Mongolia Pavilion 2019

This unique cross-disciplinary project A Temporality marks the third appearance of Mongolia at the International Art Exhibition of La Biennale di Venezia and features the sculptural installations of Los Angeles based Mongolian artist Jantsankhorol Erdenebayar (Jantsa) and a sound performance by traditional Mongolian throat singers Ashit Nergui, Damdin Khadkhuu, Undarmaa Altangerel and Davaasuren Damjin and guest artist Carsten Nicolai, aka Alva Noto. The exhibition is curated by Gantuya Badamgarav, Mongolian art patron, who commissioned and organized the first and second Mongolia participations at the Biennale Arte 2015 and Biennale Arte 2017. 

Mongolian ancestors have maintained a nomadic lifestyle tracing back over 3 millennia where developments and the accrual of tangible creations, such as literature and art, were impeded due to the constant need for movement. Because of this limited context, oral traditions emerged and evolved as a principal means of expression and passed down through generations. With the progression of time, techniques of oral expressions such as throat singing have acquired unique and complex forms, which are now registered as intangible cultural heritages of humanity by UNESCO.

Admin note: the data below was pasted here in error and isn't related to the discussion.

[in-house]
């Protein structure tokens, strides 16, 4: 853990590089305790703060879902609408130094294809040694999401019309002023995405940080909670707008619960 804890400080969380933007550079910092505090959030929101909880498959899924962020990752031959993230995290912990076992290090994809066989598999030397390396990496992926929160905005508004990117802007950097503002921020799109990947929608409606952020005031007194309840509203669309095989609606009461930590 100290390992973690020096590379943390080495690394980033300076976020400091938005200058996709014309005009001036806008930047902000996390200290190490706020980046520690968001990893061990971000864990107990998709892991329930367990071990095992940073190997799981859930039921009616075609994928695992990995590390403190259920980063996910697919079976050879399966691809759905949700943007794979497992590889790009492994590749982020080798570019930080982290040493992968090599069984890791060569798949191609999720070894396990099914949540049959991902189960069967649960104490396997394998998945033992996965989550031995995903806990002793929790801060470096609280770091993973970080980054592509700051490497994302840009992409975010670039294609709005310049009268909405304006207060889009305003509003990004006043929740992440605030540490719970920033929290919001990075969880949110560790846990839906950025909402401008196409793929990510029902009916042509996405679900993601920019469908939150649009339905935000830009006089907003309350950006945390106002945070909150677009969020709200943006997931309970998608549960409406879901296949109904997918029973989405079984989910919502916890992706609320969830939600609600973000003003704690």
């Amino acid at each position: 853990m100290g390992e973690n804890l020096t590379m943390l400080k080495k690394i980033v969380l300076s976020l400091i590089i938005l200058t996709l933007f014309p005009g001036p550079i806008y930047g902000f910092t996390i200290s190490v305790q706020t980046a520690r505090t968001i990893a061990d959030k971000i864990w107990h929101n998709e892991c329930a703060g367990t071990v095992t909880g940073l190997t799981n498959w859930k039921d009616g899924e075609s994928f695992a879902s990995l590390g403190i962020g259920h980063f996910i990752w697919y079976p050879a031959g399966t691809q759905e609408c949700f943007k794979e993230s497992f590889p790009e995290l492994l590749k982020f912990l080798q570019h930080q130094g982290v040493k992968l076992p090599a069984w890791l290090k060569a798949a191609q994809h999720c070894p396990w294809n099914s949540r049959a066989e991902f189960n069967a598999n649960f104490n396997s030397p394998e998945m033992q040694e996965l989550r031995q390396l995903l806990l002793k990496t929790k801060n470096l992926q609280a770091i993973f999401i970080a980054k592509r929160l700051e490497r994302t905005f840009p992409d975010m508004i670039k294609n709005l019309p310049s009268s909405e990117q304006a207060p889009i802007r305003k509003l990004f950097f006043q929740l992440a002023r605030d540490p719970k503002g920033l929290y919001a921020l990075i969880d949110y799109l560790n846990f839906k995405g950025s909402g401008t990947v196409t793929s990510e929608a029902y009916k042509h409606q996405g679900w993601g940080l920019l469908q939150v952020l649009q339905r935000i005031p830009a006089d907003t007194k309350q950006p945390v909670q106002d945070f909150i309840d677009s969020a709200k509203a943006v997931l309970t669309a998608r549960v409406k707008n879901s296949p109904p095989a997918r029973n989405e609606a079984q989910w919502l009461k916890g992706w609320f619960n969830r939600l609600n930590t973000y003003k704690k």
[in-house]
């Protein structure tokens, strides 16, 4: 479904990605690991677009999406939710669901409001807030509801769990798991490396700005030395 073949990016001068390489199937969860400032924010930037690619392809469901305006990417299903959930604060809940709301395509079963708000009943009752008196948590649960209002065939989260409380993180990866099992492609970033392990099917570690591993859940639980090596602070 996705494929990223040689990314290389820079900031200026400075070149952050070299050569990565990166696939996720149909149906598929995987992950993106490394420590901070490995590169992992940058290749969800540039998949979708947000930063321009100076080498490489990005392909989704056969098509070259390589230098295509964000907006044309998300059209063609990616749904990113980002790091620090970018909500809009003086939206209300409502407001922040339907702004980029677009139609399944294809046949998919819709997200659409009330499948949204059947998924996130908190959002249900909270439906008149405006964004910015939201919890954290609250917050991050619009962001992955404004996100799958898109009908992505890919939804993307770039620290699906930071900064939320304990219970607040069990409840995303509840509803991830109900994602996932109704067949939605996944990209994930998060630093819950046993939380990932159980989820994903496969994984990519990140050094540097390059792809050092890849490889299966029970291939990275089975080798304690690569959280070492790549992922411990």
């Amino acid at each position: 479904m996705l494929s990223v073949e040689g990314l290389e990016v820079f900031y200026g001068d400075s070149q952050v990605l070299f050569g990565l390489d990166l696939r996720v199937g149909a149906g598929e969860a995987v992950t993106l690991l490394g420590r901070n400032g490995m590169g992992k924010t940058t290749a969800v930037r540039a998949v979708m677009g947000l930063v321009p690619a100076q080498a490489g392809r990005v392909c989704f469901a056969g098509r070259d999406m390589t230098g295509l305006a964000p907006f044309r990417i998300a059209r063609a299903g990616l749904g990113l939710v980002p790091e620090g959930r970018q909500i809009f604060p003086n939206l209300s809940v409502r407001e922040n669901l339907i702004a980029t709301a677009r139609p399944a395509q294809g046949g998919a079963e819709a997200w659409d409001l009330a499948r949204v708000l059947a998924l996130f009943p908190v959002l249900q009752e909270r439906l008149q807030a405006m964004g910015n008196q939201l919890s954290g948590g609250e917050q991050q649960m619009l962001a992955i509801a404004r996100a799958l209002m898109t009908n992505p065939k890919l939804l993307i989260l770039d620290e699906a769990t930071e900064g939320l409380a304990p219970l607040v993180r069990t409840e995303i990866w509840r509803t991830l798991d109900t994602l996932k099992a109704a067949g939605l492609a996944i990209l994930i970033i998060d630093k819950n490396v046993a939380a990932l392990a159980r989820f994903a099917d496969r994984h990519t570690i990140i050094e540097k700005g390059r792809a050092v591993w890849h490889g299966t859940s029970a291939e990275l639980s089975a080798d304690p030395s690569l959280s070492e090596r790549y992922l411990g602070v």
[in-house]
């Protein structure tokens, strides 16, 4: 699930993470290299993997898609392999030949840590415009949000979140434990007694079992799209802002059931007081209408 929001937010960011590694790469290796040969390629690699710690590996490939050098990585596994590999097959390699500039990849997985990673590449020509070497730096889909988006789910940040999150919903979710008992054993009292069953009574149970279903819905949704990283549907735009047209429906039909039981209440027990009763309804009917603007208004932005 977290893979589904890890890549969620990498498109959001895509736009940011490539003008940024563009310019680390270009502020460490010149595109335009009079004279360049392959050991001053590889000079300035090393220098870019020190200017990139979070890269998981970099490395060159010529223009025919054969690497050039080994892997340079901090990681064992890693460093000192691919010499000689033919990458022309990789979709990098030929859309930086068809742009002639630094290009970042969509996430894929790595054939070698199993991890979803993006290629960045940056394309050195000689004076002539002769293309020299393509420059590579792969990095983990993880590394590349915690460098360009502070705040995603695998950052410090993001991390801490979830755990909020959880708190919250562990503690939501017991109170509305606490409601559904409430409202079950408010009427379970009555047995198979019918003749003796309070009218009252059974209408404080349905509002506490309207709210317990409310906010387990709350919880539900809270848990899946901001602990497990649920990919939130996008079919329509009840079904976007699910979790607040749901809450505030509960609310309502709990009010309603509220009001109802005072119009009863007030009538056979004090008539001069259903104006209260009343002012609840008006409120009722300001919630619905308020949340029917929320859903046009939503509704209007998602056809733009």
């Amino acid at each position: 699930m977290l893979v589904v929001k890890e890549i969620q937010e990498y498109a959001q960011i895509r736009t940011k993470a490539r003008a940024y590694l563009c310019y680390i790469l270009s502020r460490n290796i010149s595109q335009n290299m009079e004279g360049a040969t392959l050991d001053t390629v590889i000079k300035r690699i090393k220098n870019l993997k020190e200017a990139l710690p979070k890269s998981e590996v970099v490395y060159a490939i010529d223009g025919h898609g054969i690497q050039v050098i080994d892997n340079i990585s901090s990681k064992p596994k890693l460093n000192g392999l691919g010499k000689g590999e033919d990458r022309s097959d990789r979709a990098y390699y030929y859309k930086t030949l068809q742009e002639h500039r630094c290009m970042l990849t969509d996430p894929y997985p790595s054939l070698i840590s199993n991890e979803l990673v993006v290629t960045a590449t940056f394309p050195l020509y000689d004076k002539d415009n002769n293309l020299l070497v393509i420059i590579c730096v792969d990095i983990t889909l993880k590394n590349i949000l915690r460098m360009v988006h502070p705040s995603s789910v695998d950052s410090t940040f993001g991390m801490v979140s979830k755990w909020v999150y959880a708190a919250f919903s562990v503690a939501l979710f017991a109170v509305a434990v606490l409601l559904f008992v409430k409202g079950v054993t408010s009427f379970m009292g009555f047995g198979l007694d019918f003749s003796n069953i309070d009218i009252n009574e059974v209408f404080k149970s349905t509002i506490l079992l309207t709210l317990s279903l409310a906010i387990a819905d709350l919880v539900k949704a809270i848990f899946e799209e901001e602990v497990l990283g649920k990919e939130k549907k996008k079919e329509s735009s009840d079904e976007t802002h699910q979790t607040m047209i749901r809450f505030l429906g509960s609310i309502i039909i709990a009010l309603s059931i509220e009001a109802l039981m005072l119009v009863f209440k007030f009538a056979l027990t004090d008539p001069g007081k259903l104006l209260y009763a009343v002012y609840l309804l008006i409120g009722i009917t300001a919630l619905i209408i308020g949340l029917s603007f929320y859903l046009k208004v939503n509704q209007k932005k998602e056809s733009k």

Originally, Mongolians practiced throat singing as a means of communicating with their inner selves, surroundings and animals. Sounds differed depending on the environment and the evolved minds, bodies and spirits of the people emitting them. Nowadays, an interaction between human-beings and nature is severely attenuated. Instead, man-made environments have been superimposed over centuries of natural relationships, resulting in concrete blocks, glass, panels, and asphalts, becoming the focal points of interaction. Bearing in mind this alteration and the earlier works of the artist Jantsa, which have focused on the transformations and adjustments of living and non-living things, the curator of the Pavilion commissioned the artist to create sculptural installations to complement the brick-walled, cramped rooms of the Bruchium Fermentum. German artist Carsten Nicolai was also invited to join the project and perform with Mongolian throat singers to transform and translate.